In the South Kivu province of the Democratic Republic of the Congo, where the impacts of military conflict fuel the spread of disease while challenging health service access, obstacles to finding undiagnosed people sick with — and at risk of transmitting — tuberculosis are matched only by the urgency to do so.
While the World Health Organization estimates that active tuberculosis in about a third of the estimated 10 million people who became sick with the disease in 2016 went undetected, unreported, likely untreated, and, thus, transmitted, the proportion of missing TB cases in resource-limited countries that include the DRC is even higher — more than half of all cases.
This week, as WHO documents conditions complicating responses to a new Ebola outbreak in the neighboring North Kivu province, a report from the agency describes how enlisting former tuberculosis patients and their family members in a nonprofit focused on screening people at high risk for the disease and referring them for testing and treatment made a difference.
According to the report, released in the WHO Bulletin today, the nonprofit, Amassadeurs de Lutte Contre la Tuberculose, invited and trained former tuberculosis patients who formed volunteer groups of 1- to- 20 people in local clinic areas. Those groups in turn, organized screening efforts targeting those at highest risk — people living in a household with someone sick with the disease, as well as miners, prisoners, and military personnel and their families. The groups received $10 dollars a month for administrative and transportation costs, and the individual screeners received fifty cents for each person who showed up for testing.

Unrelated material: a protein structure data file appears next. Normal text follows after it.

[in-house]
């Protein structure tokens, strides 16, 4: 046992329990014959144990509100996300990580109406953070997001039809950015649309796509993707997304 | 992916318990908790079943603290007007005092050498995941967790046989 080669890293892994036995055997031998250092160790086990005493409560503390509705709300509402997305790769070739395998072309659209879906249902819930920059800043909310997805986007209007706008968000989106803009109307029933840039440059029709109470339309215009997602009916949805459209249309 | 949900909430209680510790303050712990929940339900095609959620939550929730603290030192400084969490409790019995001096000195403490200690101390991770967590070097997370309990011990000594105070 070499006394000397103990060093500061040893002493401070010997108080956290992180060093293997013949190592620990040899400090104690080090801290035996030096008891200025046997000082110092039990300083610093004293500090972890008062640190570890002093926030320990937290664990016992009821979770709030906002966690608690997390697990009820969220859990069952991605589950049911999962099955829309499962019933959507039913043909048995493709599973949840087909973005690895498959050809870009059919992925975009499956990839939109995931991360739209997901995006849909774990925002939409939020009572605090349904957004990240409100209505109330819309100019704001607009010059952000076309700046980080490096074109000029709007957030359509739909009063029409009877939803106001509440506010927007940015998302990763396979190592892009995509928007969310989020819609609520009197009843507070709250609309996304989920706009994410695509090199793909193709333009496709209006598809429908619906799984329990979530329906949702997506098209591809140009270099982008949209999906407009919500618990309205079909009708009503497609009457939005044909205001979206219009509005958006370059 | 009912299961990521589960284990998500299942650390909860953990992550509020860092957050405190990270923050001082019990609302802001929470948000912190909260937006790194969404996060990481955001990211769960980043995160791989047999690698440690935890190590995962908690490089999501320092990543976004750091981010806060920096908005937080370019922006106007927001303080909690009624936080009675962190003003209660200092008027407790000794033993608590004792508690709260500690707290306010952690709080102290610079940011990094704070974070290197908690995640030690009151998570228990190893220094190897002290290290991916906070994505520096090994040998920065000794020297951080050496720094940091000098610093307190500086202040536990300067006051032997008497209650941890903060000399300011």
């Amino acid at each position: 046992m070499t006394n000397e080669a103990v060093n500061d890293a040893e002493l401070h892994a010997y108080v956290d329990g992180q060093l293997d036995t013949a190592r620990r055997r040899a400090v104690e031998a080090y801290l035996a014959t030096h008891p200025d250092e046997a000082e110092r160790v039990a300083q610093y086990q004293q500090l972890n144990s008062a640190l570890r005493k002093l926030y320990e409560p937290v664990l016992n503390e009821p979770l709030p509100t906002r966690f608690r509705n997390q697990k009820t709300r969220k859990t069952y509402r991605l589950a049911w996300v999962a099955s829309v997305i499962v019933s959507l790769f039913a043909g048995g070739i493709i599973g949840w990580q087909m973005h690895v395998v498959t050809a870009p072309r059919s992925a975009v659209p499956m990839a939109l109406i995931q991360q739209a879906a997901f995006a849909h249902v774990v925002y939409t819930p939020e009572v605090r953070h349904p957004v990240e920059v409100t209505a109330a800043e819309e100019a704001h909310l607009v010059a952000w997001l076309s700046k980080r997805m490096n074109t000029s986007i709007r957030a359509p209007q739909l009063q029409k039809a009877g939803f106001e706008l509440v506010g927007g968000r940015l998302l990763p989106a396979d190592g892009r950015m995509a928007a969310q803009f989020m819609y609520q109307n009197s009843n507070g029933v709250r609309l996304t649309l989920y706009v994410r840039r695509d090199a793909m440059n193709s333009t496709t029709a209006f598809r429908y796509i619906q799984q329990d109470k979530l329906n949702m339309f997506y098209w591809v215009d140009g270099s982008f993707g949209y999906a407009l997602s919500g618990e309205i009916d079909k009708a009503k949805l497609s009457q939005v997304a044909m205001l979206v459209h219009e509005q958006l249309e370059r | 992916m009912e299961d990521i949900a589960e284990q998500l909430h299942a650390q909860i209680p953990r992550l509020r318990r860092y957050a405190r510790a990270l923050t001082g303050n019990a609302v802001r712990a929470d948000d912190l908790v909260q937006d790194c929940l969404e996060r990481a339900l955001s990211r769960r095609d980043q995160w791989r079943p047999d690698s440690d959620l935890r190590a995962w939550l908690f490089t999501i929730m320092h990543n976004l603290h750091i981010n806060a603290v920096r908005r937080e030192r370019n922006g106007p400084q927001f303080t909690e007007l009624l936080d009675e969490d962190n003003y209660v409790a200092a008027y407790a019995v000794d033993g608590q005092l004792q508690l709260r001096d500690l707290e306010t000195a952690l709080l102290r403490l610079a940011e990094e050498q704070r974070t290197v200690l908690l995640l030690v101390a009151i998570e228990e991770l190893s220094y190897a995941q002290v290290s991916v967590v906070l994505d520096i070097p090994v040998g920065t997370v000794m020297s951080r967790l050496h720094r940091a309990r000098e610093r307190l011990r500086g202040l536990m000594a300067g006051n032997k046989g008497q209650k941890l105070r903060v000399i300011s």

Between 2014 and 2015, their work led to the diagnoses of an estimated additional 4,300 people sick with tuberculosis, whose illness might otherwise have been missed, untreated, and transmitted, representing more than 40 percent of the total number diagnosed during the period.
The cost of finding them was relatively low — about $44 per diagnosed patient — compared to the cost of the spread of tuberculosis. But, the authors caution, with funding for project running out, new grant funding may be difficult to secure by workers “not skilled in responding to highly competitive international grant calls.” They would benefit, the researchers add, from international support to publicize their work.